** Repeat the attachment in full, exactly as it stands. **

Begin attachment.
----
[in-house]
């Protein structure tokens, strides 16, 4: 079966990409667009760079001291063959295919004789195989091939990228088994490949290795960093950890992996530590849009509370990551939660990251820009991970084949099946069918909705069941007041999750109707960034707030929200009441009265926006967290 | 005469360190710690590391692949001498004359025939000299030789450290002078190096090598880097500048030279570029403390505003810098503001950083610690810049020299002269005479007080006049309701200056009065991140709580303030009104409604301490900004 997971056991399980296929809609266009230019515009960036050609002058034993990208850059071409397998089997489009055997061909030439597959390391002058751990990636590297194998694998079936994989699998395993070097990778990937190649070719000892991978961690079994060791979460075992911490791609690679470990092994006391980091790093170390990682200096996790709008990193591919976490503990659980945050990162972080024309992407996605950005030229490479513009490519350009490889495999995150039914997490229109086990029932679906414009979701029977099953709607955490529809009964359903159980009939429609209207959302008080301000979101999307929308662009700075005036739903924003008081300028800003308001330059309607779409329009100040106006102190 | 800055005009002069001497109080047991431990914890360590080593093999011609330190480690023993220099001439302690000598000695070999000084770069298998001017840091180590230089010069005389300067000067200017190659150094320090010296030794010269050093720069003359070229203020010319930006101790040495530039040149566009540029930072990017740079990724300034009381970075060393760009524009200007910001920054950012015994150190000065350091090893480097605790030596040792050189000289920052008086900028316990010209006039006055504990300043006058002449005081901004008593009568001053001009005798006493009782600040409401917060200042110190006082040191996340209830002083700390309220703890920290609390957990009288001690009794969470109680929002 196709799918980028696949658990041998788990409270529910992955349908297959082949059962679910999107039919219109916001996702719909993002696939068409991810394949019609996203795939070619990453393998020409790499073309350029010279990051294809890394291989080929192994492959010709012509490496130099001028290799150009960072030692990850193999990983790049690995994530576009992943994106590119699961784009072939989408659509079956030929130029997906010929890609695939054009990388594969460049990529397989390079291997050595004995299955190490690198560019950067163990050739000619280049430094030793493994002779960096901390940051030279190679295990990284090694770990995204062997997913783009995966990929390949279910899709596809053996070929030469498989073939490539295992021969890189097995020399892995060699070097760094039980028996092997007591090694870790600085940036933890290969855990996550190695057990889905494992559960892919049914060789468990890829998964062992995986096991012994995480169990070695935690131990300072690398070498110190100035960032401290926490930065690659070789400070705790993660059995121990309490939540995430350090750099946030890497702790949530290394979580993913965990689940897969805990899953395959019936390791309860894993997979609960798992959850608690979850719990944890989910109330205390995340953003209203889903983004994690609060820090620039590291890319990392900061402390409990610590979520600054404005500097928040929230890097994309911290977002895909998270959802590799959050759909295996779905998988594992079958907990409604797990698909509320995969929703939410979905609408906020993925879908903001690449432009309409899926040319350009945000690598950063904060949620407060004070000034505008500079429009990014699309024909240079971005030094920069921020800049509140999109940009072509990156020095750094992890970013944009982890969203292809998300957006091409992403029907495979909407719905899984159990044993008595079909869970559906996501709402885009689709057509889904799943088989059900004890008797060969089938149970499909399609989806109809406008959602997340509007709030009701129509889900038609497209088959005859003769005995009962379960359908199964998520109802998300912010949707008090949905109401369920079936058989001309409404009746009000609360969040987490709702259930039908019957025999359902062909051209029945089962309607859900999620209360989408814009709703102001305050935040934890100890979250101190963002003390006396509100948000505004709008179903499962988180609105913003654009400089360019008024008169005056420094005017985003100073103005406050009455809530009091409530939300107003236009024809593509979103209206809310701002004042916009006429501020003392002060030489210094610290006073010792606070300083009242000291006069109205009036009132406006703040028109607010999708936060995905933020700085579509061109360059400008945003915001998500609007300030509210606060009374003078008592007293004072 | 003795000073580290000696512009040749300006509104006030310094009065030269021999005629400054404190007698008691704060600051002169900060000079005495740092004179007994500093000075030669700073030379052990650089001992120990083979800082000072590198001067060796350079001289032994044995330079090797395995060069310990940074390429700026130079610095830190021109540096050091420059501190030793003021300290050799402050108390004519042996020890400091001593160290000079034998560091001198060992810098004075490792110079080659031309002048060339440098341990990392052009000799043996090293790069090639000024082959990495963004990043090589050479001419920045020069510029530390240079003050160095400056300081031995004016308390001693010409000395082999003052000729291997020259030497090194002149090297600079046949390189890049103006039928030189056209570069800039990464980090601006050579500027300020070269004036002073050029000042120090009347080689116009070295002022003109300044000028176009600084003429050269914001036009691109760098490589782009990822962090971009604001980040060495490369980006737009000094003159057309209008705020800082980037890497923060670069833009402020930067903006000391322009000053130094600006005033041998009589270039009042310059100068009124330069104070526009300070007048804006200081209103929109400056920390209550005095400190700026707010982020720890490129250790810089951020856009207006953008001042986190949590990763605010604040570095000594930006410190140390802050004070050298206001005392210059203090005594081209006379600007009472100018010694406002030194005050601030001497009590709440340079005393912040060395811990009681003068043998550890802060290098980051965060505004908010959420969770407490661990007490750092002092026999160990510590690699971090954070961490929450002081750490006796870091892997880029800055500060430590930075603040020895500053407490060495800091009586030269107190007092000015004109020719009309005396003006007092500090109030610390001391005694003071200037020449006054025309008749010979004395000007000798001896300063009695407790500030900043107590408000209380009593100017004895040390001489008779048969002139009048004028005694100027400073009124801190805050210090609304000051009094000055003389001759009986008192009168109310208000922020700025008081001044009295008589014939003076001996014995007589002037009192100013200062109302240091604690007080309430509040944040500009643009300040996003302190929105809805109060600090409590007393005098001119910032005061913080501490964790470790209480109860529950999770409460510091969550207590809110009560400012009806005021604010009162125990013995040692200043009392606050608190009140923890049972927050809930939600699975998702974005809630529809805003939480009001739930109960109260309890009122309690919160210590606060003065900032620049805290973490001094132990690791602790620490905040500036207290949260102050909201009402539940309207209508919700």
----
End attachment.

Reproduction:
[in-house]
């Protein structure tokens, strides 16, 4: 079966990409667009760079001291063959295919004789195989091939990228088994490949290795960093950890992996530590849009509370990551939660990251820009991970084949099946069918909705069941007041999750109707960034707030929200009441009265926006967290 | 005469360190710690590391692949001498004359025939000299030789450290002078190096090598880097500048030279570029403390505003810098503001950083610690810049020299002269005479007080006049309701200056009065991140709580303030009104409604301490900004 997971056991399980296929809609266009230019515009960036050609002058034993990208850059071409397998089997489009055997061909030439597959390391002058751990990636590297194998694998079936994989699998395993070097990778990937190649070719000892991978961690079994060791979460075992911490791609690679470990092994006391980091790093170390990682200096996790709008990193591919976490503990659980945050990162972080024309992407996605950005030229490479513009490519350009490889495999995150039914997490229109086990029932679906414009979701029977099953709607955490529809009964359903159980009939429609209207959302008080301000979101999307929308662009700075005036739903924003008081300028800003308001330059309607779409329009100040106006102190 | 800055005009002069001497109080047991431990914890360590080593093999011609330190480690023993220099001439302690000598000695070999000084770069298998001017840091180590230089010069005389300067000067200017190659150094320090010296030794010269050093720069003359070229203020010319930006101790040495530039040149566009540029930072990017740079990724300034009381970075060393760009524009200007910001920054950012015994150190000065350091090893480097605790030596040792050189000289920052008086900028316990010209006039006055504990300043006058002449005081901004008593009568001053001009005798006493009782600040409401917060200042110190006082040191996340209830002083700390309220703890920290609390957990009288001690009794969470109680929002 196709799918980028696949658990041998788990409270529910992955349908297959082949059962679910999107039919219109916001996702719909993002696939068409991810394949019609996203795939070619990453393998020409790499073309350029010279990051294809890394291989080929192994492959010709012509490496130099001028290799150009960072030692990850193999990983790049690995994530576009992943994106590119699961784009072939989408659509079956030929130029997906010929890609695939054009990388594969460049990529397989390079291997050595004995299955190490690198560019950067163990050739000619280049430094030793493994002779960096901390940051030279190679295990990284090694770990995204062997997913783009995966990929390949279910899709596809053996070929030469498989073939490539295992021969890189097995020399892995060699070097760094039980028996092997007591090694870790600085940036933890290969855990996550190695057990889905494992559960892919049914060789468990890829998964062992995986096991012994995480169990070695935690131990300072690398070498110190100035960032401290926490930065690659070789400070705790993660059995121990309490939540995430350090750099946030890497702790949530290394979580993913965990689940897969805990899953395959019936390791309860894993997979609960798992959850608690979850719990944890989910109330205390995340953003209203889903983004994690609060820090620039590291890319990392900061402390409990610590979520600054404005500097928040929230890097994309911290977002895909998270959802590799959050759909295996779905998988594992079958907990409604797990698909509320995969929703939410979905609408906020993925879908903001690449432009309409899926040319350009945000690598950063904060949620407060004070000034505008500079429009990014699309024909240079971005030094920069921020800049509140999109940009072509990156020095750094992890970013944009982890969203292809998300957006091409992403029907495979909407719905899984159990044993008595079909869970559906996501709402885009689709057509889904799943088989059900004890008797060969089938149970499909399609989806109809406008959602997340509007709030009701129509889900038609497209088959005859003769005995009962379960359908199964998520109802998300912010949707008090949905109401369920079936058989001309409404009746009000609360969040987490709702259930039908019957025999359902062909051209029945089962309607859900999620209360989408814009709703102001305050935040934890100890979250101190963002003390006396509100948000505004709008179903499962988180609105913003654009400089360019008024008169005056420094005017985003100073103005406050009455809530009091409530939300107003236009024809593509979103209206809310701002004042916009006429501020003392002060030489210094610290006073010792606070300083009242000291006069109205009036009132406006703040028109607010999708936060995905933020700085579509061109360059400008945003915001998500609007300030509210606060009374003078008592007293004072 | 003795000073580290000696512009040749300006509104006030310094009065030269021999005629400054404190007698008691704060600051002169900060000079005495740092004179007994500093000075030669700073030379052990650089001992120990083979800082000072590198001067060796350079001289032994044995330079090797395995060069310990940074390429700026130079610095830190021109540096050091420059501190030793003021300290050799402050108390004519042996020890400091001593160290000079034998560091001198060992810098004075490792110079080659031309002048060339440098341990990392052009000799043996090293790069090639000024082959990495963004990043090589050479001419920045020069510029530390240079003050160095400056300081031995004016308390001693010409000395082999003052000729291997020259030497090194002149090297600079046949390189890049103006039928030189056209570069800039990464980090601006050579500027300020070269004036002073050029000042120090009347080689116009070295002022003109300044000028176009600084003429050269914001036009691109760098490589782009990822962090971009604001980040060495490369980006737009000094003159057309209008705020800082980037890497923060670069833009402020930067903006000391322009000053130094600006005033041998009589270039009042310059100068009124330069104070526009300070007048804006200081209103929109400056920390209550005095400190700026707010982020720890490129250790810089951020856009207006953008001042986190949590990763605010604040570095000594930006410190140390802050004070050298206001005392210059203090005594081209006379600007009472100018010694406002030194005050601030001497009590709440340079005393912040060395811990009681003068043998550890802060290098980051965060505004908010959420969770407490661990007490750092002092026999160990510590690699971090954070961490929450002081750490006796870091892997880029800055500060430590930075603040020895500053407490060495800091009586030269107190007092000015004109020719009309005396003006007092500090109030610390001391005694003071200037020449006054025309008749010979004395000007000798001896300063009695407790500030900043107590408000209380009593100017004895040390001489008779048969002139009048004028005694100027400073009124801190805050210090609304000051009094000055003389001759009986008192009168109310208000922020700025008081001044009295008589014939003076001996014995007589002037009192100013200062109302240091604690007080309430509040944040500009643009300040996003302190929105809805109060600090409590007393005098001119910032005061913080501490964790470790209480109860529950999770409460510091969550207590809110009560400012009806005021604010009162125990013995040692200043009392606050608190009140923890049972927050809930939600699975998702974005809630529809805003939480009001739930109960109260309890009122309690919160210590606060003065900032620049805290973490001094132990690791602790620490905040500036207290949260102050909201009402539940309207209508919700």